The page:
The US is definitely treading water right now. I remain hopeful, but not optimistic.
* Destroying our earth with a pathetically broad plan for stopping (read: we won't).
* We're creating technological systems that pose the greatest threat against freedom ever.
* We're killing hundreds of thousands in the middle east because they pose threats to our Saudi oil fields.
What I'm saying here, is that it doesn't have to be this way. Capitalism drives a population to productivity in the same way meth does: destructively.
The problem is breaking down the "rights" of corporations.
* eliminate corporate taxes
* establish structures that allow corporations to hold on to underutilized/unutilized assets (follow through on this)
* reduce intellectual property rights assigned to corporations
* create a non-living entity legal classification with explicitely reduced rights
* remove speach rights from corporate entities (employees, shareholders, etc still have those rights, companies don't)
* restrict any propaganda spending by corporations
With those checks in place corporations can still exist, but would be geared towards growth (like Amazon) with continuous reinvestment, or towards paying dividends to those shareholders who are paying taxes.
With those checks in place, a basic/living wage and flat tax could be put in place, no loopholes, no tiered taxation.. everyone is taxed at 50%, everyone gets the same base wage check... the revenue is split between federal govts and state.. 25% to base wage, 25% to federal govt, 35% to states based on population, 15% to states based on land mass (perserve public lands).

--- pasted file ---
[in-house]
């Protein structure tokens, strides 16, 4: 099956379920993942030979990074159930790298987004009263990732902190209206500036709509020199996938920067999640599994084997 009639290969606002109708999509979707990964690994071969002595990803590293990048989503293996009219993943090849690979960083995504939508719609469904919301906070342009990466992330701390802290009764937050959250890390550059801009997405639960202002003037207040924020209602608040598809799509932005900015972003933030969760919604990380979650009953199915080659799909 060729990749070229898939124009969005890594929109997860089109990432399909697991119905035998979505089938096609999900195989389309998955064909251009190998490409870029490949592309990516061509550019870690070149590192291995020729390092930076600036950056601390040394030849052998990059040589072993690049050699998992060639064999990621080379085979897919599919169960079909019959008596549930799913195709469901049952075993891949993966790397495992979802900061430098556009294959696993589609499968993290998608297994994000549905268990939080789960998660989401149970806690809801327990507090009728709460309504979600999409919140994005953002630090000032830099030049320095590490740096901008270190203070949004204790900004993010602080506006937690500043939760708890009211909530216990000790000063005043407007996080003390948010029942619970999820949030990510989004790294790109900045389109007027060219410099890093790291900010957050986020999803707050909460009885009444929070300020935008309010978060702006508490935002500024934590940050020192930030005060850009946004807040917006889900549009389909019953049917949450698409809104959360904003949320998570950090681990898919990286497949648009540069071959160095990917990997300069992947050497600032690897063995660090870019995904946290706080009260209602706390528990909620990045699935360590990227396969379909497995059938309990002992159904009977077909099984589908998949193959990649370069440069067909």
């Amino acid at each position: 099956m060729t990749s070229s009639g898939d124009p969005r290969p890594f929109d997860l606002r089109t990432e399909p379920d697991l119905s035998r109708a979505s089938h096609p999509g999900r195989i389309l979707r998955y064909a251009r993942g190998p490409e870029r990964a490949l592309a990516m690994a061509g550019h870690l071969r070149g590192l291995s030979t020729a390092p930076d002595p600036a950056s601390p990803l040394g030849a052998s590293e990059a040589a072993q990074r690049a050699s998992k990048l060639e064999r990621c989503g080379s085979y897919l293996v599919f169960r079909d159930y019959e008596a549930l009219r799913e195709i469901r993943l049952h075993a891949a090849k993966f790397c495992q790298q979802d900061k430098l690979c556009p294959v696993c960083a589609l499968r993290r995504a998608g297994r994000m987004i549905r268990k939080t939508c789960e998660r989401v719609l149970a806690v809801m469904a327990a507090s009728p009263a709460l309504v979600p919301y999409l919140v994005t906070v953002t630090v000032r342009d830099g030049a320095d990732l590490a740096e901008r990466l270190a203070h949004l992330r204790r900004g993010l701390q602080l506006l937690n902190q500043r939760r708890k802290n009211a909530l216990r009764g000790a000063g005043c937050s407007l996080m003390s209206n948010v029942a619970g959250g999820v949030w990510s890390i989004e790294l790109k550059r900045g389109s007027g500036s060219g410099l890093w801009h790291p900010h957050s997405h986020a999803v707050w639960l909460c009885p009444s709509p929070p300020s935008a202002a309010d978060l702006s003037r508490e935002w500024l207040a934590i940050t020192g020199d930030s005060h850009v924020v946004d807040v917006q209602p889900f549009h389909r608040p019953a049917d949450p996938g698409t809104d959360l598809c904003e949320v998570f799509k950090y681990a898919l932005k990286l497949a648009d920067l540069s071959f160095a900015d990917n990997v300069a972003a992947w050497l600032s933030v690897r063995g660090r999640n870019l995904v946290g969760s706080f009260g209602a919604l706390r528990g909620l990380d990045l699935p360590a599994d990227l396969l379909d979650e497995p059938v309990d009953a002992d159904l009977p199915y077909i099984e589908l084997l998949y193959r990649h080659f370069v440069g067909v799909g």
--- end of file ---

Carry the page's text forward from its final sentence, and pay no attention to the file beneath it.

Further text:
Beyond any of this, there are way to utilize capitalism to serve the public interest.. just because this hasn't been done doesn't mean it can't be... and with appropriate checks in place (mainly in political finance which require the first steps outlined), stand a far better chance of succeeding than any alternative that has been tried.
I have no good answers for you. If the atrocities above bother you, you can do your part and opt out from the sides of society that requires you to be a part of it.
We just need a cultural shift to stop being such consumers. Stop buying a new phone every year, your current one can easily suit you for the next 10 years. Don't buy a new laptop. Start being cognizant of the influences brand names have on you and try to resist them where possible. Most importantly, we need to strengthen unions and support our local coops.
Start being aware of where the money you spend ultimately ends up.
I'm a libertarian, and I use that in the non-US definition of the word, which is to say I'm an anarcho-syndicalist. Unfortunately anarchism is widely regarded as unrealistic, but if it weren't for the Soviets mucking around in Spain in the 30's, it might be a very different story.
What is anarchism? Here's how Noam Chomsky, (the same Chomsky you know from your compilers / CS theory course) describes it:
Well, anarchism is, in my view, basically a kind of tendency in human thought which shows up in different forms in different circumstances, and has some leading characteristics.